Diamond, 37, faces charges of felony second-degree recklessly endangering safety, disorderly conduct and carrying a concealed weapon.

What is “Good Science?”

The Louisiana Science Education Act lets teachers bring in "supplemental textbooks and other instructional materials" to promote "open and objective discussion of scientific theories being studied included, but not limited to, evolution, the origins of life, global warming and human cloning." Supporters in the Legislature wouldn't admit that the Louisiana Science Education Act was religiously inspired. To the contrary. Sen. Ben Nevers, author of the legislation, said, "This bill has nothing to do with creationism. This is about letting teachers teach good science."

Gov. Bobby Jindal expressed agreement with that position, and the highly accomplished biology major from Brown University affixed his name to legislation that outraged so many scientists and science educators.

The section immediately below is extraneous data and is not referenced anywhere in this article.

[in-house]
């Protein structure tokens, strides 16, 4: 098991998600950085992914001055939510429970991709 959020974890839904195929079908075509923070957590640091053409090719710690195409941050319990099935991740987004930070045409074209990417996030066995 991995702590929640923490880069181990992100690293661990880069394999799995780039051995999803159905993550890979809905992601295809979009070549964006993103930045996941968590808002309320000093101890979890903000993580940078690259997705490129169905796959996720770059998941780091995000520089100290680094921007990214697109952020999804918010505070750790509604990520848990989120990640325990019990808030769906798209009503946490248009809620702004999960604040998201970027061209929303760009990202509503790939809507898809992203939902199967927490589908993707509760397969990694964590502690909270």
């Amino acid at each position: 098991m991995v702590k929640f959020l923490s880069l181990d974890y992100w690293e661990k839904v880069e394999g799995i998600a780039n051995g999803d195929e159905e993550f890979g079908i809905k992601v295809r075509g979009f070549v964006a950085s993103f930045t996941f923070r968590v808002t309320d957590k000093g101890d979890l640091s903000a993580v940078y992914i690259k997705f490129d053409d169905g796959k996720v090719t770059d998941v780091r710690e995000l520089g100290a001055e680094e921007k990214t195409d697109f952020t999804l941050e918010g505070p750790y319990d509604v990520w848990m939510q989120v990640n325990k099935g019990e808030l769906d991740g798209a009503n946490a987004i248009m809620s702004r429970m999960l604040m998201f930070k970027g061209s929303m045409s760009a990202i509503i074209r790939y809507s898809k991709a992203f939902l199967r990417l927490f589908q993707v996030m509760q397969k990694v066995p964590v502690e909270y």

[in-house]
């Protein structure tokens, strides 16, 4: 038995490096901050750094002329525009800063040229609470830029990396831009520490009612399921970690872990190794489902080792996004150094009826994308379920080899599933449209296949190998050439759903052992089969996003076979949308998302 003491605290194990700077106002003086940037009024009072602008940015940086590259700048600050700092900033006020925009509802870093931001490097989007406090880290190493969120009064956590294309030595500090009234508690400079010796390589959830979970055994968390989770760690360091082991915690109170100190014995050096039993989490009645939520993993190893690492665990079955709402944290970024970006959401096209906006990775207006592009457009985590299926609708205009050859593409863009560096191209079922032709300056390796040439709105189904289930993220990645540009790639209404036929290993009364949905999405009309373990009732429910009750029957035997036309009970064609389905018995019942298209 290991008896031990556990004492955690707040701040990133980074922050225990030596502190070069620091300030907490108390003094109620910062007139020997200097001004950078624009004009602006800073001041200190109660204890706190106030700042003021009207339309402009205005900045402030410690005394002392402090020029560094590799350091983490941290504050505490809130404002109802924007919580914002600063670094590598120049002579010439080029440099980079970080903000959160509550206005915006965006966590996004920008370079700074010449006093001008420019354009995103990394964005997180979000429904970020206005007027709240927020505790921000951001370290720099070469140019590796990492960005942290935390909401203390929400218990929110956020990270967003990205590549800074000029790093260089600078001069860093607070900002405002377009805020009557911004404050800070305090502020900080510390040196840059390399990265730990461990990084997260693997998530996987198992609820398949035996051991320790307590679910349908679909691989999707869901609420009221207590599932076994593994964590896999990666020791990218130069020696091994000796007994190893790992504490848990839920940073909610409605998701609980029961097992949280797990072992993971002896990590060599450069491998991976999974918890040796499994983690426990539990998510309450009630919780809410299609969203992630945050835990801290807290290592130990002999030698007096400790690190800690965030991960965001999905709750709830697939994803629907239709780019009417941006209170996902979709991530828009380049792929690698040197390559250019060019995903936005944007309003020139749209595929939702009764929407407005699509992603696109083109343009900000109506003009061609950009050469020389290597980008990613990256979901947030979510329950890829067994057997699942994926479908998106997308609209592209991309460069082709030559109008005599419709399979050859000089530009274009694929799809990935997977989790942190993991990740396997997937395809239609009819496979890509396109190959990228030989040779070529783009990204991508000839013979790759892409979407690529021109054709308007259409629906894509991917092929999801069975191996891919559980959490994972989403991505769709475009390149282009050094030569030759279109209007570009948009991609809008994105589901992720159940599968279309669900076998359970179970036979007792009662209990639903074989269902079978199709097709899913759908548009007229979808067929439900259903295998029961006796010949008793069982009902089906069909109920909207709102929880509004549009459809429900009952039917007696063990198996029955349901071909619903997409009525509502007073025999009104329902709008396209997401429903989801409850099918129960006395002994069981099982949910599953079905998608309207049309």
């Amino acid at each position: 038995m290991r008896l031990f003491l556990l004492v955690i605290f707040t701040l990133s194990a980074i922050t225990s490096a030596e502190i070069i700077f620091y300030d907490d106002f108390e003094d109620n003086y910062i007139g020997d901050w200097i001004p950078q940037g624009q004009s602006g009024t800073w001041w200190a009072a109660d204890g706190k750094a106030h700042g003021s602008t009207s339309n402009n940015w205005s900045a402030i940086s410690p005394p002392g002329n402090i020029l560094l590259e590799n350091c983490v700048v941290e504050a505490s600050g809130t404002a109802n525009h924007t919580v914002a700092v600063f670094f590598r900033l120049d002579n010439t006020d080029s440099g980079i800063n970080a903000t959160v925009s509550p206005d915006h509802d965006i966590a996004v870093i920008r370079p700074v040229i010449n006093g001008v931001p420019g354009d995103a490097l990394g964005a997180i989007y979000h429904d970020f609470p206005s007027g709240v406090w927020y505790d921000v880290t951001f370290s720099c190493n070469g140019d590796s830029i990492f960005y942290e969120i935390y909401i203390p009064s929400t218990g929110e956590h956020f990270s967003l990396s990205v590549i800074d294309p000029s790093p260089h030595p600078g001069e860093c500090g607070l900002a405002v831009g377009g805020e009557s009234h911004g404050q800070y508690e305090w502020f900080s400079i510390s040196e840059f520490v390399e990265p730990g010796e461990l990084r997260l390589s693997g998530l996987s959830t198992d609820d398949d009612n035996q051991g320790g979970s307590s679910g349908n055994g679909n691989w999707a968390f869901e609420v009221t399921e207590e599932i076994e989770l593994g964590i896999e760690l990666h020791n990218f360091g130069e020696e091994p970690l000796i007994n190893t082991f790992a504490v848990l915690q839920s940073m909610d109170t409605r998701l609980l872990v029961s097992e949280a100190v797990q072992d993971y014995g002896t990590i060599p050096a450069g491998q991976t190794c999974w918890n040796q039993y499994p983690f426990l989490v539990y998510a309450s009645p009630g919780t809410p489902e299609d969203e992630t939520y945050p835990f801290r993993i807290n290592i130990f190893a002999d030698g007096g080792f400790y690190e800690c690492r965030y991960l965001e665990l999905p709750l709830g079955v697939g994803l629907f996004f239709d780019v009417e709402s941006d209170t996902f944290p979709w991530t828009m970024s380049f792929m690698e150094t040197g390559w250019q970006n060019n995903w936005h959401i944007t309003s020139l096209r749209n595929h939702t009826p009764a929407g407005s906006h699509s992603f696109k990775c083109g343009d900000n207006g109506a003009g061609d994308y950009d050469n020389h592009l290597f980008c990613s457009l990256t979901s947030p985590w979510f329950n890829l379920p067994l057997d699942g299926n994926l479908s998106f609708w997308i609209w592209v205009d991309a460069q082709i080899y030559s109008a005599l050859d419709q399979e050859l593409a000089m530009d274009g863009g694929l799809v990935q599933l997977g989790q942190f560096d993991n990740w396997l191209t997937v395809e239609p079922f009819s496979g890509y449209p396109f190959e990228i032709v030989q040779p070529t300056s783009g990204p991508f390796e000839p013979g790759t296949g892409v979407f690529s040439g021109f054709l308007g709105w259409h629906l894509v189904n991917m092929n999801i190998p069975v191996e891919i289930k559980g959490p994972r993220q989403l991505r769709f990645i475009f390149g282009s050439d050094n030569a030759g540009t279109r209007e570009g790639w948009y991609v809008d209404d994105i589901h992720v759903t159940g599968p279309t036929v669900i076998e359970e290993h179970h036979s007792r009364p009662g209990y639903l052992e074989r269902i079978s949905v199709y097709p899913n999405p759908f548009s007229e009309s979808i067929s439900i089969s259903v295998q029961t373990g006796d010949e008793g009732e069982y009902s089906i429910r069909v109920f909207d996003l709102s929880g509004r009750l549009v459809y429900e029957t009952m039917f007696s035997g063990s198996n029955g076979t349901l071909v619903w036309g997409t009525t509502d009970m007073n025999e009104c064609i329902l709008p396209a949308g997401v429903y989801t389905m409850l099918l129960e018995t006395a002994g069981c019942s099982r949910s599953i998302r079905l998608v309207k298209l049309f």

Local control beats Common Core every time, at least with GOP donors

U.S. Sen. David Vitter, R-La., has joined Gov. Bobby Jindal in changing positions from support of Common Core educational standards to opposition.

In an email to supporters Monday, Vitter, who is running for governor in 2015, noted that just four months ago he expressed support for "strong standards like the Common Core standards Louisiana has adopted."

"After listening to literally thousands of parents, teachers, and others since then, I don't believe that we can achieve that Louisiana control, buy-in, and success I'm committed to if we stay in Common Core," Vitter said. "Instead, I think we should get out of Common Core... and establish an equally or more rigorous Louisiana system of standards and testing."